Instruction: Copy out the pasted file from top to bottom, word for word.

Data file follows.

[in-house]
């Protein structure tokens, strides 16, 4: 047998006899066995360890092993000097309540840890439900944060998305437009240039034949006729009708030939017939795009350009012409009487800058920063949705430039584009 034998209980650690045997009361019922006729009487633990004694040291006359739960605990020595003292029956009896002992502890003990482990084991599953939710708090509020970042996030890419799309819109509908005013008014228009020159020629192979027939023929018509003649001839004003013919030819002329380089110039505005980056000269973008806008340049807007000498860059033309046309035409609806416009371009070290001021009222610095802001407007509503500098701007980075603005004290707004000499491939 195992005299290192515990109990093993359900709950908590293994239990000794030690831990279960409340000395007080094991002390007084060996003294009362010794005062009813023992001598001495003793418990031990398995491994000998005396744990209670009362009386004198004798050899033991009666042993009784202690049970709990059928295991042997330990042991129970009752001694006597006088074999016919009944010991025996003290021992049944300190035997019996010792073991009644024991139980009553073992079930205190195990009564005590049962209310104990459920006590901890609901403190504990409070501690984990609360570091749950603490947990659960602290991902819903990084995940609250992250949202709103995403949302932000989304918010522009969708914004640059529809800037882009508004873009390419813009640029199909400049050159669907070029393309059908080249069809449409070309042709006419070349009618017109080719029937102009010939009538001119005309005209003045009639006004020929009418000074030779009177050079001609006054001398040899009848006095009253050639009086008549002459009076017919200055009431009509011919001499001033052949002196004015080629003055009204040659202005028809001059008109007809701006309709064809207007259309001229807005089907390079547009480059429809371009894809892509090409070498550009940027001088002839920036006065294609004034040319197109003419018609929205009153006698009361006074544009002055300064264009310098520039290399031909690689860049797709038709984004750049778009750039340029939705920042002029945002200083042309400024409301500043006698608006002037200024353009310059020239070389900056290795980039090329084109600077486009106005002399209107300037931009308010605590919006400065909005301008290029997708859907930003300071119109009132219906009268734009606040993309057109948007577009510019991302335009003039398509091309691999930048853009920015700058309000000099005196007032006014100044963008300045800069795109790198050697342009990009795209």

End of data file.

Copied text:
[in-house]
């Protein structure tokens, strides 16, 4: 047998006899066995360890092993000097309540840890439900944060998305437009240039034949006729009708030939017939795009350009012409009487800058920063949705430039584009 034998209980650690045997009361019922006729009487633990004694040291006359739960605990020595003292029956009896002992502890003990482990084991599953939710708090509020970042996030890419799309819109509908005013008014228009020159020629192979027939023929018509003649001839004003013919030819002329380089110039505005980056000269973008806008340049807007000498860059033309046309035409609806416009371009070290001021009222610095802001407007509503500098701007980075603005004290707004000499491939 195992005299290192515990109990093993359900709950908590293994239990000794030690831990279960409340000395007080094991002390007084060996003294009362010794005062009813023992001598001495003793418990031990398995491994000998005396744990209670009362009386004198004798050899033991009666042993009784202690049970709990059928295991042997330990042991129970009752001694006597006088074999016919009944010991025996003290021992049944300190035997019996010792073991009644024991139980009553073992079930205190195990009564005590049962209310104990459920006590901890609901403190504990409070501690984990609360570091749950603490947990659960602290991902819903990084995940609250992250949202709103995403949302932000989304918010522009969708914004640059529809800037882009508004873009390419813009640029199909400049050159669907070029393309059908080249069809449409070309042709006419070349009618017109080719029937102009010939009538001119005309005209003045009639006004020929009418000074030779009177050079001609006054001398040899009848006095009253050639009086008549002459009076017919200055009431009509011919001499001033052949002196004015080629003055009204040659202005028809001059008109007809701006309709064809207007259309001229807005089907390079547009480059429809371009894809892509090409070498550009940027001088002839920036006065294609004034040319197109003419018609929205009153006698009361006074544009002055300064264009310098520039290399031909690689860049797709038709984004750049778009750039340029939705920042002029945002200083042309400024409301500043006698608006002037200024353009310059020239070389900056290795980039090329084109600077486009106005002399209107300037931009308010605590919006400065909005301008290029997708859907930003300071119109009132219906009268734009606040993309057109948007577009510019991302335009003039398509091309691999930048853009920015700058309000000099005196007032006014100044963008300045800069795109790198050697342009990009795209």